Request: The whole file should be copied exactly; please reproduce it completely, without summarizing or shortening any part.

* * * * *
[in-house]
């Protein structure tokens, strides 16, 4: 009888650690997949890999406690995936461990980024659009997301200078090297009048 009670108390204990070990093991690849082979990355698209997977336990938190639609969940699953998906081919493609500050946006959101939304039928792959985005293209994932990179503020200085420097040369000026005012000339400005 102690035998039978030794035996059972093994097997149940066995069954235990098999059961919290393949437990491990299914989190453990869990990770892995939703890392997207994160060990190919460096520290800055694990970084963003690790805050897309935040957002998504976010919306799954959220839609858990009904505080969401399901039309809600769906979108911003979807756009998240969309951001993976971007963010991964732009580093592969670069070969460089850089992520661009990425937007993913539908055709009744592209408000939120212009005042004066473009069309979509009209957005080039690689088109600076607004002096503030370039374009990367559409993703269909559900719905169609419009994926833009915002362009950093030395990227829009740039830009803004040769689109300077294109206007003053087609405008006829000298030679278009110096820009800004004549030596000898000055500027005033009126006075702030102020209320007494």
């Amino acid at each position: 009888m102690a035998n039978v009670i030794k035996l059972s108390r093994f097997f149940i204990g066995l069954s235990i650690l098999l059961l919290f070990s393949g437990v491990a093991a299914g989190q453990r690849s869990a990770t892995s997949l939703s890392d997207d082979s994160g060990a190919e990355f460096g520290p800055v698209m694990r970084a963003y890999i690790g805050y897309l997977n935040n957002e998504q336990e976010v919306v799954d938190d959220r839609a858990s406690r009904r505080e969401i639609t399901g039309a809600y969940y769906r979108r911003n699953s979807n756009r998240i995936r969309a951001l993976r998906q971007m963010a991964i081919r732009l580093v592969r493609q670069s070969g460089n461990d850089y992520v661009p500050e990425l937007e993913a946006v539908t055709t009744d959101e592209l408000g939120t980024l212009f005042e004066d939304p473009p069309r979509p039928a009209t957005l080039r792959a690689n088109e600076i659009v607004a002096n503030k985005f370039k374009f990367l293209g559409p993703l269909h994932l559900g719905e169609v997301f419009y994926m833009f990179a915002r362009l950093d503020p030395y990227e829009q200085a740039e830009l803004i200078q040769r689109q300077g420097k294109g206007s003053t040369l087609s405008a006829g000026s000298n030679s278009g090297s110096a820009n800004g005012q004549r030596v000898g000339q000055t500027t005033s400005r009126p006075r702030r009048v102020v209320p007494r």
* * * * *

[in-house]
């Protein structure tokens, strides 16, 4: 009888650690997949890999406690995936461990980024659009997301200078090297009048 009670108390204990070990093991690849082979990355698209997977336990938190639609969940699953998906081919493609500050946006959101939304039928792959985005293209994932990179503020200085420097040369000026005012000339400005 102690035998039978030794035996059972093994097997149940066995069954235990098999059961919290393949437990491990299914989190453990869990990770892995939703890392997207994160060990190919460096520290800055694990970084963003690790805050897309935040957002998504976010919306799954959220839609858990009904505080969401399901039309809600769906979108911003979807756009998240969309951001993976971007963010991964732009580093592969670069070969460089850089992520661009990425937007993913539908055709009744592209408000939120212009005042004066473009069309979509009209957005080039690689088109600076607004002096503030370039374009990367559409993703269909559900719905169609419009994926833009915002362009950093030395990227829009740039830009803004040769689109300077294109206007003053087609405008006829000298030679278009110096820009800004004549030596000898000055500027005033009126006075702030102020209320007494």
């Amino acid at each position: 009888m102690a035998n039978v009670i030794k035996l059972s108390r093994f097997f149940i204990g066995l069954s235990i650690l098999l059961l919290f070990s393949g437990v491990a093991a299914g989190q453990r690849s869990a990770t892995s997949l939703s890392d997207d082979s994160g060990a190919e990355f460096g520290p800055v698209m694990r970084a963003y890999i690790g805050y897309l997977n935040n957002e998504q336990e976010v919306v799954d938190d959220r839609a858990s406690r009904r505080e969401i639609t399901g039309a809600y969940y769906r979108r911003n699953s979807n756009r998240i995936r969309a951001l993976r998906q971007m963010a991964i081919r732009l580093v592969r493609q670069s070969g460089n461990d850089y992520v661009p500050e990425l937007e993913a946006v539908t055709t009744d959101e592209l408000g939120t980024l212009f005042e004066d939304p473009p069309r979509p039928a009209t957005l080039r792959a690689n088109e600076i659009v607004a002096n503030k985005f370039k374009f990367l293209g559409p993703l269909h994932l559900g719905e169609v997301f419009y994926m833009f990179a915002r362009l950093d503020p030395y990227e829009q200085a740039e830009l803004i200078q040769r689109q300077g420097k294109g206007s003053t040369l087609s405008a006829g000026s000298n030679s278009g090297s110096a820009n800004g005012q004549r030596v000898g000339q000055t500027t005033s400005r009126p006075r702030r009048v102020v209320p007494r």